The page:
Ironfinger encapsulates everything that I love in the genre of 60’s spy cinema and that’s sly wit, ridiculous action, diverse characters, and memorable moments. The movie is packed to the gills with these elements and it’s showcased in such a visually pleasing manor that you’d be hard-pressed in not finding a good time in this flick. With its tendency towards the bizarre and the over the top nature of its cinematic world, Ironfinger has no trouble keeping the attention of the audience glued to the screen.
It also doesn’t hurt that the film has a cast that fits perfectly within the confines of the story as they jump out to entertain us at every turn. Akira Takarada, Mie Hama, and Ichiro Arishima do a wonderful job in melding with this wacky world that director Jun Fukuda has set up and their interactions between each other are priceless in their deliveries. Akira Takarada especially runs with the role of Andrew Hoshino and gives a performance that is simply madcap crazy and enjoyable to the last. Of the number of Asiaspy films that I’ve come across, Ironfinger is definitely the best of the bunch and if you’re looking for a staple of the genre, then I suggest you hunt down this little known gem. It’s absolutely amazing! Ironfinger is…..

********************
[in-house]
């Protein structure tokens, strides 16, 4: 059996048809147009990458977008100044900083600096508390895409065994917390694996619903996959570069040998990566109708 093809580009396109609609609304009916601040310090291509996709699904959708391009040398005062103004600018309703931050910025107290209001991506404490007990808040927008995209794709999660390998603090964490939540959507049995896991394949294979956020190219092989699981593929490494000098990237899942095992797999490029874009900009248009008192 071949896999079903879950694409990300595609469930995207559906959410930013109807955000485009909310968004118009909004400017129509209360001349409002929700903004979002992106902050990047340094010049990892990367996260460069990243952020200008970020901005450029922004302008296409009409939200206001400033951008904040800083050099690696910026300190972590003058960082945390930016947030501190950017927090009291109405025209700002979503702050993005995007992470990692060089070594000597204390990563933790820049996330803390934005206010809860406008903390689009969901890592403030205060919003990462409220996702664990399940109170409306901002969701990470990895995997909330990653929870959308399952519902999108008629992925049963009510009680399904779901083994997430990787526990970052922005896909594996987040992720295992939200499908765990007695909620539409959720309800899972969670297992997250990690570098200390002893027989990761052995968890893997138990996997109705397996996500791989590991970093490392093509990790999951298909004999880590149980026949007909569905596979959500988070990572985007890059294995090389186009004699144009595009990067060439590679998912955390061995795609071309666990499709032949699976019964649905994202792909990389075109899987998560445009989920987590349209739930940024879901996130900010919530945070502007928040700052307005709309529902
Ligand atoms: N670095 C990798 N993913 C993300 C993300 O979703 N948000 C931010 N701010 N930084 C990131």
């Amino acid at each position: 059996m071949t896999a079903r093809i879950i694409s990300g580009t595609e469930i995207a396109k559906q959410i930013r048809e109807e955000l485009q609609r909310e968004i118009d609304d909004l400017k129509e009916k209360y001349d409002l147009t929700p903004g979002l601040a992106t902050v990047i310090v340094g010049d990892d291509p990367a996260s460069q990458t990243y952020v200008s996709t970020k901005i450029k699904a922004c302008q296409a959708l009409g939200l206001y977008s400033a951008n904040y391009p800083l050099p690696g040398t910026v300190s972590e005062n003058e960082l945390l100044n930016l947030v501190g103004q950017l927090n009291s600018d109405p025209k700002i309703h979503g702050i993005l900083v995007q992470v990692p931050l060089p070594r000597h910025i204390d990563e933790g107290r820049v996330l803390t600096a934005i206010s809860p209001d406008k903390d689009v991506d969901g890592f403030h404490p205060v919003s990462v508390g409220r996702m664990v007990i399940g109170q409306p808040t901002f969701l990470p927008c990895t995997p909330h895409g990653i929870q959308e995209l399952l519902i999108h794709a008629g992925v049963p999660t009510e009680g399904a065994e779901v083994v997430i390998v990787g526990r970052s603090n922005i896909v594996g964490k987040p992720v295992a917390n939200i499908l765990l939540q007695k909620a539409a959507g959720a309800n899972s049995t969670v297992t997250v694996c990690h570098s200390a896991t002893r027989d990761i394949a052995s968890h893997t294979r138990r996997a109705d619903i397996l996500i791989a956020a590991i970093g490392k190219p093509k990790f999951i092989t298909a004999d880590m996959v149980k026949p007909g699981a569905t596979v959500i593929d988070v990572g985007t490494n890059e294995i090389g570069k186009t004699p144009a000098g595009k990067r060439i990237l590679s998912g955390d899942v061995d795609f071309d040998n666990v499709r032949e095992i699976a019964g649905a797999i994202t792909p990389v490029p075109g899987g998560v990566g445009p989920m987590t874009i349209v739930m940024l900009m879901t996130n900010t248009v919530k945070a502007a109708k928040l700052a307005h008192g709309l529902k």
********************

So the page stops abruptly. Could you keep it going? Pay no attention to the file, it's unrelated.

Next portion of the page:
Gee, I love the hat mister. Where'd you get it from?

It's not lady like to fart in an automobile!

So I've got guns... big whoop.

Get the hell out from under my chair asshole!

Is it hot in here or is it just Mie?

You fiend! Just let me put on some pants!

Now let's talk about how I get my pants back on.

Absolutely no farting in my car mister.

Check out my hat, it's super awesome!

That's not a hat..... This is a HAT!

The next person to let a stink-nugget out in my car is getting bitch-slapped.

Not the best hiding place Yumi, but I'll give you an A for effort.

Raise your hands, raise your hands if your sure!

Real mature Tezuka!

Ok you've got us, but I have to admit those pants are exquisite.

Congratulations Andrew! You win the gold medal!

Nothing like hunting a guy to get your blood pumping.

Good... Bad... I'm the guy with the gun.

See you suckers later. I'm gonna get laid.